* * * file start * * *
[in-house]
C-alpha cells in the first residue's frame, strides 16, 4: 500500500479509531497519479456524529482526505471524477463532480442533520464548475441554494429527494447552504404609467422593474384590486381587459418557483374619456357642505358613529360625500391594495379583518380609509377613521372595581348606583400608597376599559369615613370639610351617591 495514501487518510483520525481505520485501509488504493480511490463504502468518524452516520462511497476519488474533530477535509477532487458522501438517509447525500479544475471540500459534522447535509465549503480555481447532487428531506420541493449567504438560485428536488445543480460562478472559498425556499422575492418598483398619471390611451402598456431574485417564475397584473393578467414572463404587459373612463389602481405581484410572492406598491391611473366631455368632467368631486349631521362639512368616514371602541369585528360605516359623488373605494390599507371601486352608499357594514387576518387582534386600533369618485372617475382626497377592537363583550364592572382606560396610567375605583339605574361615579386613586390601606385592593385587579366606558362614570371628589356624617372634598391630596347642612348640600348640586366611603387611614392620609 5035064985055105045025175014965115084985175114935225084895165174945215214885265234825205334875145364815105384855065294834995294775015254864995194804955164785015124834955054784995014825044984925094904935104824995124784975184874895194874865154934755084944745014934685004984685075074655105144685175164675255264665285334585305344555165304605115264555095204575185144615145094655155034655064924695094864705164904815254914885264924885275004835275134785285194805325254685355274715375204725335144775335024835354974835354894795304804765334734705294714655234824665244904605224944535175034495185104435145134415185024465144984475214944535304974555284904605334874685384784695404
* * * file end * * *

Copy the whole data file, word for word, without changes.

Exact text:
[in-house]
C-alpha cells in the first residue's frame, strides 16, 4: 500500500479509531497519479456524529482526505471524477463532480442533520464548475441554494429527494447552504404609467422593474384590486381587459418557483374619456357642505358613529360625500391594495379583518380609509377613521372595581348606583400608597376599559369615613370639610351617591 495514501487518510483520525481505520485501509488504493480511490463504502468518524452516520462511497476519488474533530477535509477532487458522501438517509447525500479544475471540500459534522447535509465549503480555481447532487428531506420541493449567504438560485428536488445543480460562478472559498425556499422575492418598483398619471390611451402598456431574485417564475397584473393578467414572463404587459373612463389602481405581484410572492406598491391611473366631455368632467368631486349631521362639512368616514371602541369585528360605516359623488373605494390599507371601486352608499357594514387576518387582534386600533369618485372617475382626497377592537363583550364592572382606560396610567375605583339605574361615579386613586390601606385592593385587579366606558362614570371628589356624617372634598391630596347642612348640600348640586366611603387611614392620609 5035064985055105045025175014965115084985175114935225084895165174945215214885265234825205334875145364815105384855065294834995294775015254864995194804955164785015124834955054784995014825044984925094904935104824995124784975184874895194874865154934755084944745014934685004984685075074655105144685175164675255264665285334585305344555165304605115264555095204575185144615145094655155034655064924695094864705164904815254914885264924885275004835275134785285194805325254685355274715375204725335144775335024835354974835354894795304804765334734705294714655234824665244904605224944535175034495185104435145134415185024465144984475214944535304974555284904605334874685384784695404